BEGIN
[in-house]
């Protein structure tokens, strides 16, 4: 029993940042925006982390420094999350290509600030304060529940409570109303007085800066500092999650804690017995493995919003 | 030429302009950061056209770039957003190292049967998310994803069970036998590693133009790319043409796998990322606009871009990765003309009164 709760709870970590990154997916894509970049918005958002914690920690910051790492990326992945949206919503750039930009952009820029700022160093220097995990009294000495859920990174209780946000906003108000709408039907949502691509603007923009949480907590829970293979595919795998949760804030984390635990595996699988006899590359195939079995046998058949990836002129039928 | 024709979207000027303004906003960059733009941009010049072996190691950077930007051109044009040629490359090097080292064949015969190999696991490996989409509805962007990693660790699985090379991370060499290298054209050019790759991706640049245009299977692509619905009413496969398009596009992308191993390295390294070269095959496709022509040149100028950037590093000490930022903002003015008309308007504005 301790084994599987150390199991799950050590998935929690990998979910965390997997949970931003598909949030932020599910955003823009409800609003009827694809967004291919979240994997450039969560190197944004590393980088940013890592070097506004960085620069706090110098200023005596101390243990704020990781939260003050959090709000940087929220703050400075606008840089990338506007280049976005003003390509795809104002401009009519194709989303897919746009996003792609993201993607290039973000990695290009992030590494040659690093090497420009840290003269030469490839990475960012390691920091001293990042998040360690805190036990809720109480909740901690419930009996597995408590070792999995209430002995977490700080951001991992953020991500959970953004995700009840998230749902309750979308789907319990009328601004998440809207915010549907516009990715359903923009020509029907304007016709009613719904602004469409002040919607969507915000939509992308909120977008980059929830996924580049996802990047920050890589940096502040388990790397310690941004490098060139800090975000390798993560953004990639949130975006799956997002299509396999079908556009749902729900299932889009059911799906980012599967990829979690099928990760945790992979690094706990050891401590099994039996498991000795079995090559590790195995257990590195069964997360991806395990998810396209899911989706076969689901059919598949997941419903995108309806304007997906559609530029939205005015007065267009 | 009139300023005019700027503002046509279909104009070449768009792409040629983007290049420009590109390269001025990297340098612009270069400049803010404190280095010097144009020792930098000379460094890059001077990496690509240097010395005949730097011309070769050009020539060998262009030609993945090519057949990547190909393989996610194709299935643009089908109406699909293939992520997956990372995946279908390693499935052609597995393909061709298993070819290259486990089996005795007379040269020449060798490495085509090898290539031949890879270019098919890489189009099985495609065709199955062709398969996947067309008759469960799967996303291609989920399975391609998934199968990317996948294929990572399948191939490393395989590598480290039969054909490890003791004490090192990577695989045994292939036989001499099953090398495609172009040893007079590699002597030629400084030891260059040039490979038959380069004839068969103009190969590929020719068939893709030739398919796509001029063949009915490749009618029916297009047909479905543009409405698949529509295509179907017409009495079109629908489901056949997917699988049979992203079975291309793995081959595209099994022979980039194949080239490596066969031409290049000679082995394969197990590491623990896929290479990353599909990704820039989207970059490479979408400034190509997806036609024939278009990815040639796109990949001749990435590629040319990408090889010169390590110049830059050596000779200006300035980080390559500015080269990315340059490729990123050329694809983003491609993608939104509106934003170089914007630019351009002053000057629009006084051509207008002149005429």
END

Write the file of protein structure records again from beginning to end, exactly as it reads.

[in-house]
């Protein structure tokens, strides 16, 4: 029993940042925006982390420094999350290509600030304060529940409570109303007085800066500092999650804690017995493995919003 | 030429302009950061056209770039957003190292049967998310994803069970036998590693133009790319043409796998990322606009871009990765003309009164 709760709870970590990154997916894509970049918005958002914690920690910051790492990326992945949206919503750039930009952009820029700022160093220097995990009294000495859920990174209780946000906003108000709408039907949502691509603007923009949480907590829970293979595919795998949760804030984390635990595996699988006899590359195939079995046998058949990836002129039928 | 024709979207000027303004906003960059733009941009010049072996190691950077930007051109044009040629490359090097080292064949015969190999696991490996989409509805962007990693660790699985090379991370060499290298054209050019790759991706640049245009299977692509619905009413496969398009596009992308191993390295390294070269095959496709022509040149100028950037590093000490930022903002003015008309308007504005 301790084994599987150390199991799950050590998935929690990998979910965390997997949970931003598909949030932020599910955003823009409800609003009827694809967004291919979240994997450039969560190197944004590393980088940013890592070097506004960085620069706090110098200023005596101390243990704020990781939260003050959090709000940087929220703050400075606008840089990338506007280049976005003003390509795809104002401009009519194709989303897919746009996003792609993201993607290039973000990695290009992030590494040659690093090497420009840290003269030469490839990475960012390691920091001293990042998040360690805190036990809720109480909740901690419930009996597995408590070792999995209430002995977490700080951001991992953020991500959970953004995700009840998230749902309750979308789907319990009328601004998440809207915010549907516009990715359903923009020509029907304007016709009613719904602004469409002040919607969507915000939509992308909120977008980059929830996924580049996802990047920050890589940096502040388990790397310690941004490098060139800090975000390798993560953004990639949130975006799956997002299509396999079908556009749902729900299932889009059911799906980012599967990829979690099928990760945790992979690094706990050891401590099994039996498991000795079995090559590790195995257990590195069964997360991806395990998810396209899911989706076969689901059919598949997941419903995108309806304007997906559609530029939205005015007065267009 | 009139300023005019700027503002046509279909104009070449768009792409040629983007290049420009590109390269001025990297340098612009270069400049803010404190280095010097144009020792930098000379460094890059001077990496690509240097010395005949730097011309070769050009020539060998262009030609993945090519057949990547190909393989996610194709299935643009089908109406699909293939992520997956990372995946279908390693499935052609597995393909061709298993070819290259486990089996005795007379040269020449060798490495085509090898290539031949890879270019098919890489189009099985495609065709199955062709398969996947067309008759469960799967996303291609989920399975391609998934199968990317996948294929990572399948191939490393395989590598480290039969054909490890003791004490090192990577695989045994292939036989001499099953090398495609172009040893007079590699002597030629400084030891260059040039490979038959380069004839068969103009190969590929020719068939893709030739398919796509001029063949009915490749009618029916297009047909479905543009409405698949529509295509179907017409009495079109629908489901056949997917699988049979992203079975291309793995081959595209099994022979980039194949080239490596066969031409290049000679082995394969197990590491623990896929290479990353599909990704820039989207970059490479979408400034190509997806036609024939278009990815040639796109990949001749990435590629040319990408090889010169390590110049830059050596000779200006300035980080390559500015080269990315340059490729990123050329694809983003491609993608939104509106934003170089914007630019351009002053000057629009006084051509207008002149005429």